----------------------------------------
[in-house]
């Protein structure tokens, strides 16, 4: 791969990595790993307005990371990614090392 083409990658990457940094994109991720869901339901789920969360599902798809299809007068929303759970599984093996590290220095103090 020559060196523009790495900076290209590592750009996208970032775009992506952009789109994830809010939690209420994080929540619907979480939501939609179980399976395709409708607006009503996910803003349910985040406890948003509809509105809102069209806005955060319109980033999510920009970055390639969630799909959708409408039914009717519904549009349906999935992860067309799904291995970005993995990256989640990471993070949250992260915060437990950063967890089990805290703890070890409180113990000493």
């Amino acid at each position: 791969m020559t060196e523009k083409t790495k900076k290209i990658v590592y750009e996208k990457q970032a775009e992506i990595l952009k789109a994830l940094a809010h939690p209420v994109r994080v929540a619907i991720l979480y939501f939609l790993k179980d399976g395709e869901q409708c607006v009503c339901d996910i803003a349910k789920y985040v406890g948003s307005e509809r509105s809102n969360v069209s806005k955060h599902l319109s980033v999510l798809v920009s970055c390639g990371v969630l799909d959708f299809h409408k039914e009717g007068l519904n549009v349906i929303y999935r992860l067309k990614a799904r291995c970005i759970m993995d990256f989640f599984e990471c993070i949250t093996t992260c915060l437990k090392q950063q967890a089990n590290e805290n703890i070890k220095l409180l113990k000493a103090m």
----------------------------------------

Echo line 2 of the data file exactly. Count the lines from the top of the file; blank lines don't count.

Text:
């Protein structure tokens, strides 16, 4: 791969990595790993307005990371990614090392 083409990658990457940094994109991720869901339901789920969360599902798809299809007068929303759970599984093996590290220095103090 020559060196523009790495900076290209590592750009996208970032775009992506952009789109994830809010939690209420994080929540619907979480939501939609179980399976395709409708607006009503996910803003349910985040406890948003509809509105809102069209806005955060319109980033999510920009970055390639969630799909959708409408039914009717519904549009349906999935992860067309799904291995970005993995990256989640990471993070949250992260915060437990950063967890089990805290703890070890409180113990000493």